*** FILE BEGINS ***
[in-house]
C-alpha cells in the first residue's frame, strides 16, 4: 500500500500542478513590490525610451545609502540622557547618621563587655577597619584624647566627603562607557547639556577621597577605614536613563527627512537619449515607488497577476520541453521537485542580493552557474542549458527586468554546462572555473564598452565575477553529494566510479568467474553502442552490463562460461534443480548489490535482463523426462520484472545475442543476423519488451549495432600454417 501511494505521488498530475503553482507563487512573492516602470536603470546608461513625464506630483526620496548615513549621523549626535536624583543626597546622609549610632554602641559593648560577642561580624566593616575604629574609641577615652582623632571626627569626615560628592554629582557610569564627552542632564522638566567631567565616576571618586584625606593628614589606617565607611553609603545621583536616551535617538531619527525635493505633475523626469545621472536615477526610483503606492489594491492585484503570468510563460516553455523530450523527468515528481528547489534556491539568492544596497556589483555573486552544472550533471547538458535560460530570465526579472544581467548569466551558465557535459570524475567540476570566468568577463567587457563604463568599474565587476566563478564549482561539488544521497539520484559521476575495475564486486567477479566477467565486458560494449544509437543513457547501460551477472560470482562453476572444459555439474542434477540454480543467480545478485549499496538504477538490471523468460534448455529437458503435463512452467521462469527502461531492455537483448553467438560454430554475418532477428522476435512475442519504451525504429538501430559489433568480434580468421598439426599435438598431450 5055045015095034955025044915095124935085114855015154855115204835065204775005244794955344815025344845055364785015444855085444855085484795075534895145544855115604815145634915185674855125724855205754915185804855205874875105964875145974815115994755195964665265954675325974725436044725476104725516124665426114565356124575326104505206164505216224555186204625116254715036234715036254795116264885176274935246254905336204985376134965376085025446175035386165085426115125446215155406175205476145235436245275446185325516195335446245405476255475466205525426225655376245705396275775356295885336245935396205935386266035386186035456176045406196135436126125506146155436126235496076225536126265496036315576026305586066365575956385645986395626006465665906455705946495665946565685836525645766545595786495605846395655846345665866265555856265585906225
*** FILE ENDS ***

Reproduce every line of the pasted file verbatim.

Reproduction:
[in-house]
C-alpha cells in the first residue's frame, strides 16, 4: 500500500500542478513590490525610451545609502540622557547618621563587655577597619584624647566627603562607557547639556577621597577605614536613563527627512537619449515607488497577476520541453521537485542580493552557474542549458527586468554546462572555473564598452565575477553529494566510479568467474553502442552490463562460461534443480548489490535482463523426462520484472545475442543476423519488451549495432600454417 501511494505521488498530475503553482507563487512573492516602470536603470546608461513625464506630483526620496548615513549621523549626535536624583543626597546622609549610632554602641559593648560577642561580624566593616575604629574609641577615652582623632571626627569626615560628592554629582557610569564627552542632564522638566567631567565616576571618586584625606593628614589606617565607611553609603545621583536616551535617538531619527525635493505633475523626469545621472536615477526610483503606492489594491492585484503570468510563460516553455523530450523527468515528481528547489534556491539568492544596497556589483555573486552544472550533471547538458535560460530570465526579472544581467548569466551558465557535459570524475567540476570566468568577463567587457563604463568599474565587476566563478564549482561539488544521497539520484559521476575495475564486486567477479566477467565486458560494449544509437543513457547501460551477472560470482562453476572444459555439474542434477540454480543467480545478485549499496538504477538490471523468460534448455529437458503435463512452467521462469527502461531492455537483448553467438560454430554475418532477428522476435512475442519504451525504429538501430559489433568480434580468421598439426599435438598431450 5055045015095034955025044915095124935085114855015154855115204835065204775005244794955344815025344845055364785015444855085444855085484795075534895145544855115604815145634915185674855125724855205754915185804855205874875105964875145974815115994755195964665265954675325974725436044725476104725516124665426114565356124575326104505206164505216224555186204625116254715036234715036254795116264885176274935246254905336204985376134965376085025446175035386165085426115125446215155406175205476145235436245275446185325516195335446245405476255475466205525426225655376245705396275775356295885336245935396205935386266035386186035456176045406196135436126125506146155436126235496076225536126265496036315576026305586066365575956385645986395626006465665906455705946495665946565685836525645766545595786495605846395655846345665866265555856265585906225